Sometimes you have to get laser-focused to get things done and then it’s amazing what you can accomplish.
This week, I lost two days to lack of sleep. I could hardly function and I deliberately gave myself the days mostly off. It meant that in order to make sufficient progress on my goals for the week, I had to be laser-focused the rest of the week. I’m proud to tell you, I have an FO to show for it.
Watch Episode 5 of the Knitting Podcast
I’ve been laser-focused on finishing the baby vest all week long. I haven’t done any other knitting to speak of. I managed to put in 3 rows on the No Frills cardigan. But fear not, the baby vest provided plenty of “entertainment”.
After my realisation in episode 004, that I just need to do the next thing, the knitting on the back of the vest was zooming along nicely.
Then the first small disaster hit. I ran out of yarn 3 cm from the end of the back. It was so annoying that I had to use a second skein on the body. I’m not a big fan of weaving in ends. But there was no helping it so I went to grab the second skein from my stash and it was not there.
I have a small stash of sock yarn and as this is made with Filcolana’s Arwetta Classic, so it should have been there. For a full three minutes, I was mildly freaking out, frustrated that I would have to get a new skein and that wouldn’t be the same dye lot.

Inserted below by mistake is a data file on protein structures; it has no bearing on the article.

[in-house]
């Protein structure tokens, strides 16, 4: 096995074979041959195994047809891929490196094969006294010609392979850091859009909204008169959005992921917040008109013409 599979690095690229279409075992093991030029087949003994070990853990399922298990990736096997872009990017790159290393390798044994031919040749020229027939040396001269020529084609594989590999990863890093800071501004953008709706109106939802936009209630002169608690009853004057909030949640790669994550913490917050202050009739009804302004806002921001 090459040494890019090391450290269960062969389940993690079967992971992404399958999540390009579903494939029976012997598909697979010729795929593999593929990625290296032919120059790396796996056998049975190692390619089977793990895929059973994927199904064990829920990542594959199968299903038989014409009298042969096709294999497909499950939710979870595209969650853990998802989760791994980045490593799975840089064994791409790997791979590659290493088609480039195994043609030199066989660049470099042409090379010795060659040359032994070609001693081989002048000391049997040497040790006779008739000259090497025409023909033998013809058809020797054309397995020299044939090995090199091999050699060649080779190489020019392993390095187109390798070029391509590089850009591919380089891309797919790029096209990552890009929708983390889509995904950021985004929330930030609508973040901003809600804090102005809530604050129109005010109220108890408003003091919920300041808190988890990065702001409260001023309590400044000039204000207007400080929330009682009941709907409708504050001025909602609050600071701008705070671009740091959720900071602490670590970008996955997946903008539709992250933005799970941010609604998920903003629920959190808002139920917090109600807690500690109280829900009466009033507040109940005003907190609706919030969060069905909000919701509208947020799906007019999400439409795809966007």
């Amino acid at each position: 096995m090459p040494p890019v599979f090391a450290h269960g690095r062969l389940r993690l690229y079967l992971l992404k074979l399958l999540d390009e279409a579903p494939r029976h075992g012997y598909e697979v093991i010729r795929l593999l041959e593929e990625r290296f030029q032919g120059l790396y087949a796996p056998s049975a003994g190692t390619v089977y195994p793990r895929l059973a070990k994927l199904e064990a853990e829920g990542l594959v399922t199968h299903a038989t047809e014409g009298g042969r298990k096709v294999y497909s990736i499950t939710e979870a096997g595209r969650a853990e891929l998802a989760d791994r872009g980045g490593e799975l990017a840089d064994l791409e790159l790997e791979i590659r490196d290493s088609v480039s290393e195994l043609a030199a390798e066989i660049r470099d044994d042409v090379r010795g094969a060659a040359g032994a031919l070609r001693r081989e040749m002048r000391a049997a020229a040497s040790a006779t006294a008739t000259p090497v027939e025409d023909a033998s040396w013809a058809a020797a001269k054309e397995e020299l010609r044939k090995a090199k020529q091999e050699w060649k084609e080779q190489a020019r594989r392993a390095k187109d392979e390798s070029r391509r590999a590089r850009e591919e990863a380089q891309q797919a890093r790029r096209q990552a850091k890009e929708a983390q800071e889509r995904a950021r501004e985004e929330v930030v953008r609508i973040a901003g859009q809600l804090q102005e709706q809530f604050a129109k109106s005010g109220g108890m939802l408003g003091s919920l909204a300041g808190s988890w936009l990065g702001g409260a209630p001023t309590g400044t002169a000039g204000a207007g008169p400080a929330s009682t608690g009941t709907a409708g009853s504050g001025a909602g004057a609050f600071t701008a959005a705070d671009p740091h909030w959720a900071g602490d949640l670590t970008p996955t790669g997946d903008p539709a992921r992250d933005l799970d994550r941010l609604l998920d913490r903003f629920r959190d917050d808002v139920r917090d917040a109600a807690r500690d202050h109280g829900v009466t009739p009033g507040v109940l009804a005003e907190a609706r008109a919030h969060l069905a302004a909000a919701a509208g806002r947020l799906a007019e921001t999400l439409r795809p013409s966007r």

Luckily, I found the second skein in the wrong crate. It had apparently become so fond of the yarn for the No Frills cardigan that it had migrated into that crate. Disaster averted, I resumed knitting the vest and zooming along.
But Wait, There’s More…
I cast off the body and couldn’t get the surprisingly stretchy cast-off to look nice. I think I redid that cast of four times before I just settled on the fact that this vest would have two very different edges on the bottom.
I then set out to pick up stitches for the neckline, which was, I’m happy to report uneventful. I was five rows of knitting from being done. Four rows, three rows, two rows. Wait, wasn’t there supposed to be a buttonhole?
Thankfully I could just drop the stitches down and make it work. I finished knitting the last row and then battled with the bind off again. I have no clue what’s the matter. I’ve done it so many times and I even looked it up again on YouTube but it just wouldn’t flow and I was battling every single stitch.
Finishing, What Can Go Wrong?
I sat and admired my “finished” baby vest and came to terms that although this wouldn’t be a project I would admire or want to pass on to my grandchildren, it would keep my youngest warm all winter and that was, after all, the main point.
I took a deep breath and began assembling it. Honestly, if it wasn’t for you guys, I would have let it linger for a while.
I began stitching the seam on the first side and I couldn’t get it neat. First, I accidentally made it inside out, an honest mistake that I realised 1/3 of the way in. Then I got it off to a good start and 1 cm before the end, I looked at it to admire it, because I like to admire nice finishing. Well, this wasn’t it. It was wonky and all over the place.
Needless to say, I couldn’t send my child into the world looking like that! So I undid it and began again. After taking a walk and MANY deep breaths.
Coming back to it, I was able to do it fairly nicely and by then I was so over this vest that I decided done is better than perfect.
I was able to find these cute blue buttons in my button stash, which once again made me so thankful for my grandmother and the other lady who had been collecting these buttons for decades.
Knitting Study Hall